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0022 Notes on Marco Polo : vol.1
Notes on Marco Polo : vol.1 / Page 22 (Grayscale High Resolution Image)

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doi: 10.20676/00000246
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6   3. ABASCE

3. ABASCE, and see INDIE

abers, abbas Z

abasa, abasia (cor.), abassa,

abasse, abaste, basses V

abasce F, L, TAI, Z

abascia LT, P; R

abascie TAI, TA3

abase, abasee, basce F

abasie F, Fr, t, FAt, FB

abassaia, abassia VL abasyam G abasye FB abaxia V abbasaie FAT abbasie, albasie FA abissia, abixia VB

absce L

albaxia VA bascia P

bascie, nabascie TA' nabasce TAI, TAIT, TA3r nabascia TA3

abisscini R

I have hesitated between « Abasce » and « Abascie », but have come to the conclusion that the more probable form is « Abasce », with the use of -sce as a simple notation of -s (cf. « Chescemir »). The original is Arabic Habag, « Abyssinian ». While the weak h- has been hardened into c- by Polo in such words as « Cogacin » and « Curmos », the stronger h- has been dropped by him in « Abasce » as in « Avarium ». This is not easy to explain, since Polo also drops the weak h- in « Ulau ». European usage concurs with Polo when we write « Abyssinia » and « Aleppo ». For « Abasce », cf. Y, II, 431; YULE, Hobson-Jobson2, s. v. « Abyssinia » and « Hubshee »; DAMES, Barbosa, I, 36, 39; EI, s. v. « Abyssinia ». Marignolli's « Abasty » is certainly a misreading for « Abascy », practically the same form as in Polo (cf. YI, III, 222-223; Wy, 532).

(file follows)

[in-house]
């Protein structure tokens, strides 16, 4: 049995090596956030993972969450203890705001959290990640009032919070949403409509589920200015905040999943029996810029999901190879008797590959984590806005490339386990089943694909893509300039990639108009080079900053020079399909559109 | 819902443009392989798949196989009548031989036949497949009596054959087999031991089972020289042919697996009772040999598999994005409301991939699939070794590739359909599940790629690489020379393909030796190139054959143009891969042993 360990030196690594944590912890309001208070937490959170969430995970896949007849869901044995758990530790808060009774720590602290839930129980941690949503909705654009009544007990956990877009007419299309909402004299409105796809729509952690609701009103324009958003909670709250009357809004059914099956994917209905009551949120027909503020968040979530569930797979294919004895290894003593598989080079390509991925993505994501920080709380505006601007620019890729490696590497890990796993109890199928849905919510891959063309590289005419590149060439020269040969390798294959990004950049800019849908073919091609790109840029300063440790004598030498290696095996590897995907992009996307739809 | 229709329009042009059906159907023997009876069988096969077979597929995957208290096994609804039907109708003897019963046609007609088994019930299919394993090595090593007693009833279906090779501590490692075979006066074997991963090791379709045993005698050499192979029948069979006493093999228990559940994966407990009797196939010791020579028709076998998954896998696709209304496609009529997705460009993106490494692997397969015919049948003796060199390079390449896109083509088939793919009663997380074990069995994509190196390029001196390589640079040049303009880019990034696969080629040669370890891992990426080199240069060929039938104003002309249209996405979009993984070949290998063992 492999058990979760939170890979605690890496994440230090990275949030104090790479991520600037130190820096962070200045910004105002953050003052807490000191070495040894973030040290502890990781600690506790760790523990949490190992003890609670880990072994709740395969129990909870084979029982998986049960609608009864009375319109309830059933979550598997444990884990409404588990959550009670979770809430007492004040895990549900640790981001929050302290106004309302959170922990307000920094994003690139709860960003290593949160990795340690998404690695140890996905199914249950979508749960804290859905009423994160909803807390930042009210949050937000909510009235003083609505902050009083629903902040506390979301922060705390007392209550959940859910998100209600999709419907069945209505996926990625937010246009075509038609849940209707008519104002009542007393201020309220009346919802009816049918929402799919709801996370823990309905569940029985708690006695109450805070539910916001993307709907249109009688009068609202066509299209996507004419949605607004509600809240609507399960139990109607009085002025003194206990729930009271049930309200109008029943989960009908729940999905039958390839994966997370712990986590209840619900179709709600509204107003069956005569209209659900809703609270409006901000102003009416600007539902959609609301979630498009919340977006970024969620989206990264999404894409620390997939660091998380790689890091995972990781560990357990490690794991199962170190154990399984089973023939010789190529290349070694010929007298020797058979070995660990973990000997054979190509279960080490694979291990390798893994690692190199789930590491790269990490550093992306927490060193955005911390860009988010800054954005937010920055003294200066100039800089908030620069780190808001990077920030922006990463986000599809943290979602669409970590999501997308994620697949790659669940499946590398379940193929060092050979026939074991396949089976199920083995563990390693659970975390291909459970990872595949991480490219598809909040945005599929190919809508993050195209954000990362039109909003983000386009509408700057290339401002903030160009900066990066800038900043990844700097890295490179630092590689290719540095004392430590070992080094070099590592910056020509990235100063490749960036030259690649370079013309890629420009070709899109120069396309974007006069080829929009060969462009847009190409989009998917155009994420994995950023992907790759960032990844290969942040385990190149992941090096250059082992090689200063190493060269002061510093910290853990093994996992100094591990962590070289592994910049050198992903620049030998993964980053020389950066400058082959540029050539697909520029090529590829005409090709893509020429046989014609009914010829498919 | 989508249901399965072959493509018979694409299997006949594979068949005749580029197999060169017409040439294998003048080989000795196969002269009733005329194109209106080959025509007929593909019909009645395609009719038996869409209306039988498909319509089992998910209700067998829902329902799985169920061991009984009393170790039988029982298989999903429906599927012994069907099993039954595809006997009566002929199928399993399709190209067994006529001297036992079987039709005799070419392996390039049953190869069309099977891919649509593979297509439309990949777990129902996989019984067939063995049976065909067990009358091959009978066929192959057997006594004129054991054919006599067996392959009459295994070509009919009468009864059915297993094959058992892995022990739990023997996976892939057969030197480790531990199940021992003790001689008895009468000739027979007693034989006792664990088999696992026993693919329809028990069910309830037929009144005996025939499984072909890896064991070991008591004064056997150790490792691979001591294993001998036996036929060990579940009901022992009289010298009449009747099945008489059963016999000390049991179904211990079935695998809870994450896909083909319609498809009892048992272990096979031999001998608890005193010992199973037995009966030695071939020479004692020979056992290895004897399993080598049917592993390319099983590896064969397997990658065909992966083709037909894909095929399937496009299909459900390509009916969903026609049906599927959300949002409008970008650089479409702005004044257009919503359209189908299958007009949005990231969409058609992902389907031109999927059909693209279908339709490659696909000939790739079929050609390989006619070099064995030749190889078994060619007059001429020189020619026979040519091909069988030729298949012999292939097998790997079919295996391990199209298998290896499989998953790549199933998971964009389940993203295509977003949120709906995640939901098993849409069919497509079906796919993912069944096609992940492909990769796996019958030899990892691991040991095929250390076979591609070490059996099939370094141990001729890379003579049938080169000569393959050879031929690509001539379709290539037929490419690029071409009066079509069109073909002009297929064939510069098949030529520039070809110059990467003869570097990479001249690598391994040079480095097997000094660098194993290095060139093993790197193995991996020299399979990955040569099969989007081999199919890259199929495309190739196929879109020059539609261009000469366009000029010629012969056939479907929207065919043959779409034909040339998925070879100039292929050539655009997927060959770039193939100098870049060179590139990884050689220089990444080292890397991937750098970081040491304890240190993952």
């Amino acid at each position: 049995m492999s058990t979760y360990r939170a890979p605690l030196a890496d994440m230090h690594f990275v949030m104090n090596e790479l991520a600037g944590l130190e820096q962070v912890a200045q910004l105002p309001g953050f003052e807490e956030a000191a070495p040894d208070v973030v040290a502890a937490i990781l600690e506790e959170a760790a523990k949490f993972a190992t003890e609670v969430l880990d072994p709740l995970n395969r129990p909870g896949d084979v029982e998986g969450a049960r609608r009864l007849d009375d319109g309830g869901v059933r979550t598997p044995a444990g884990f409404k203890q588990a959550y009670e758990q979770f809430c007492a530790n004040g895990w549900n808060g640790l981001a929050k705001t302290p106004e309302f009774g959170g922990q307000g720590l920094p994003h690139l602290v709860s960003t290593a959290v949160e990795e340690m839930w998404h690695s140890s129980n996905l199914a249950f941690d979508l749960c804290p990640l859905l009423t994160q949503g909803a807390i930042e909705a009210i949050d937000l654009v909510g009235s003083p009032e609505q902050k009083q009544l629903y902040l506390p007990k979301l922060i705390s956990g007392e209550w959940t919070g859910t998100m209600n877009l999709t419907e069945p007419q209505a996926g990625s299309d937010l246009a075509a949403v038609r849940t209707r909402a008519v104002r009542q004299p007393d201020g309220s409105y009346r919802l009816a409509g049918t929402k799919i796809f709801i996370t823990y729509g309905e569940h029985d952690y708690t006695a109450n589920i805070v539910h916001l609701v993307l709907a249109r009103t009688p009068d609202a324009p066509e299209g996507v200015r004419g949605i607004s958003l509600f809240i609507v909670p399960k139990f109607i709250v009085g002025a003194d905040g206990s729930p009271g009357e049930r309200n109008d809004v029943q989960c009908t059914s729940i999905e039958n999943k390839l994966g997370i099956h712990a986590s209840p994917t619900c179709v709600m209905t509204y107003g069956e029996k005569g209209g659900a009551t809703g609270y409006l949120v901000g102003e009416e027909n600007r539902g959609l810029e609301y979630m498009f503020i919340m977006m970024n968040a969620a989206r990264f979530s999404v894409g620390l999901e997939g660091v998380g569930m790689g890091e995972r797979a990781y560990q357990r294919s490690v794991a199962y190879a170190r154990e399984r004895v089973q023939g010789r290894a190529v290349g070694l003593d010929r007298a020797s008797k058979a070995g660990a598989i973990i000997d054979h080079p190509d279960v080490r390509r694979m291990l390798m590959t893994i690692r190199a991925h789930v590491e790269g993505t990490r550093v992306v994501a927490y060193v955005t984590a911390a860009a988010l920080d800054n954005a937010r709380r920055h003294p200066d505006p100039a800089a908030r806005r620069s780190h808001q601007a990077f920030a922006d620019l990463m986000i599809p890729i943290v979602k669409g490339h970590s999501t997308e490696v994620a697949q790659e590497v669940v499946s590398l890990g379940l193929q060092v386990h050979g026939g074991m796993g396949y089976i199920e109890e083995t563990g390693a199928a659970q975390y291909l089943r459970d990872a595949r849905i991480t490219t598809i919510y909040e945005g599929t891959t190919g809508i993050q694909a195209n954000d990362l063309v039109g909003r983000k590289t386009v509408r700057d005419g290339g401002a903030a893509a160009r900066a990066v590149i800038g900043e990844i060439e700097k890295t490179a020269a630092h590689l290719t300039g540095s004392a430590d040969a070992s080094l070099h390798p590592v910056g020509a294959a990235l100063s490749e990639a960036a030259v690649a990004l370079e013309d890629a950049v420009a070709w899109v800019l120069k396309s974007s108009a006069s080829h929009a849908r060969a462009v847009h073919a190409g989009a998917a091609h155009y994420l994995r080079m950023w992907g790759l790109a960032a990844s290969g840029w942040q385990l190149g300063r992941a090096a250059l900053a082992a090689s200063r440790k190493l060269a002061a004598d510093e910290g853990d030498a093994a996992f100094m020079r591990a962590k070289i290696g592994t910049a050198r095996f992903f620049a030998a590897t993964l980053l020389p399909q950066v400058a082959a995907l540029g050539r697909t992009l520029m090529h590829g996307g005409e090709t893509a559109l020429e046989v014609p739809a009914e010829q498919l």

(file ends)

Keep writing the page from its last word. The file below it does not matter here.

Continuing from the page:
The name « Ethiopia », given by V as another name of « Abasce », was used sometimes in a looser way. It is nevertheless surprising that, in the summary we have of part of a letter written by Giovanni da Montecorvino from « Cambaliech » (see « Cambaluc » = Peking) on February 13, 1306 (cf. GoLUBOVICH, Bibl. bio-bibi., II, 140), it should be said that envoys came to Brother Giovanni from Ethiopia, asking him to go there or to send missionaries, since from the days of Matthew the Evangelist and his disciples these people had not been instructed in the faith of Christ. VAN DEN WYNGAERT ( Wy, 355), in agreement with MOULE (JRAS, 1924, 556), was of opinion that our Ethiopia was not meant, but some region in Asia. It seems clear, as already suspected by YULE (YI, III, 7), that the « envoys » saw Montecorvino in India, not in China, but I am not certain that this « Ethiopia » is to be looked for in Asia, or even in Socotra, as YULE supposed after ASSEMANI. The mention of S. Matthew is of some importance. He is said by the Breviary to have preached in « Ethiopia », and, just in the same way as Montecorvino speaks of S. Matthew on the subject of « Ethiopia », Marignolli names him in his paragraph on « Abasty », i. e. « Abascy », which is certainly Abyssinia. So Montecorvino, I think, probably believed that the « envoys » came from this last country. The same may hold good for what Jourdain Cathala says of Ethiopia in a letter written at Tana (near Bombay) in 1323, and the mislocation of Ethiopia in the would-be Marino Sanudo map (which is, in fact, Paolino da Venezia's; cf. GOLUBOVICH, Bibl. bio-bibl., xi, 84-85) is of no greater account than the fact of the letter addressed on December 1, 1329, by Pope John XXII (not «Alex. II » as in Y, u, 432)